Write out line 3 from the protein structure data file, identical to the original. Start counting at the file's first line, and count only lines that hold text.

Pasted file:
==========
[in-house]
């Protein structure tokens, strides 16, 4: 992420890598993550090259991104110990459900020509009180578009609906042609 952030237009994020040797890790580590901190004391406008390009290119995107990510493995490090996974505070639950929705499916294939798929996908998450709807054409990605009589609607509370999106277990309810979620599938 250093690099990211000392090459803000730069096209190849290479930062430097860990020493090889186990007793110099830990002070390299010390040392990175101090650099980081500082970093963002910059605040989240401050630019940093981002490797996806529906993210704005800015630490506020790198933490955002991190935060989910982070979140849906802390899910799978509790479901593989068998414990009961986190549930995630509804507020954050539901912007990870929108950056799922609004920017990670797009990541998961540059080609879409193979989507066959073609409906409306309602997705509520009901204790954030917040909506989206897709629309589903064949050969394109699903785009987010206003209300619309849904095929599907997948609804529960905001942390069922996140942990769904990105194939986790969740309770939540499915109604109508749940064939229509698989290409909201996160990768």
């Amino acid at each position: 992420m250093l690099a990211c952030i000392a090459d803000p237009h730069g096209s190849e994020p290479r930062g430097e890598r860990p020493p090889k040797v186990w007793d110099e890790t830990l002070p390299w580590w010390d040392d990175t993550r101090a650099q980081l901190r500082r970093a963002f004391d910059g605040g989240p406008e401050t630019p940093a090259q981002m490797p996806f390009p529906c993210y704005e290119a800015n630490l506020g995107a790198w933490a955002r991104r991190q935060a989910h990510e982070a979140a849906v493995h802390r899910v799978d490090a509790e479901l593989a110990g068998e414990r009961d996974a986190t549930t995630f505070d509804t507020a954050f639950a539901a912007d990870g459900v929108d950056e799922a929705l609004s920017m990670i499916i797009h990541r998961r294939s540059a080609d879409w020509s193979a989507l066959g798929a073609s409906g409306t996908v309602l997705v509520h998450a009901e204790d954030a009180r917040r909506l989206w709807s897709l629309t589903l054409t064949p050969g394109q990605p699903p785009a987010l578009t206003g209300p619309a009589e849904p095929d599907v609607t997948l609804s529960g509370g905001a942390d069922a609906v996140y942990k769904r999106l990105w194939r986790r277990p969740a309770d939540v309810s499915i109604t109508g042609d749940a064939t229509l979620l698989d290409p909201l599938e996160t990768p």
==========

């Amino acid at each position: 992420m250093l690099a990211c952030i000392a090459d803000p237009h730069g096209s190849e994020p290479r930062g430097e890598r860990p020493p090889k040797v186990w007793d110099e890790t830990l002070p390299w580590w010390d040392d990175t993550r101090a650099q980081l901190r500082r970093a963002f004391d910059g605040g989240p406008e401050t630019p940093a090259q981002m490797p996806f390009p529906c993210y704005e290119a800015n630490l506020g995107a790198w933490a955002r991104r991190q935060a989910h990510e982070a979140a849906v493995h802390r899910v799978d490090a509790e479901l593989a110990g068998e414990r009961d996974a986190t549930t995630f505070d509804t507020a954050f639950a539901a912007d990870g459900v929108d950056e799922a929705l609004s920017m990670i499916i797009h990541r998961r294939s540059a080609d879409w020509s193979a989507l066959g798929a073609s409906g409306t996908v309602l997705v509520h998450a009901e204790d954030a009180r917040r909506l989206w709807s897709l629309t589903l054409t064949p050969g394109q990605p699903p785009a987010l578009t206003g209300p619309a009589e849904p095929d599907v609607t997948l609804s529960g509370g905001a942390d069922a609906v996140y942990k769904r999106l990105w194939r986790r277990p969740a309770d939540v309810s499915i109604t109508g042609d749940a064939t229509l979620l698989d290409p909201l599938e996160t990768p």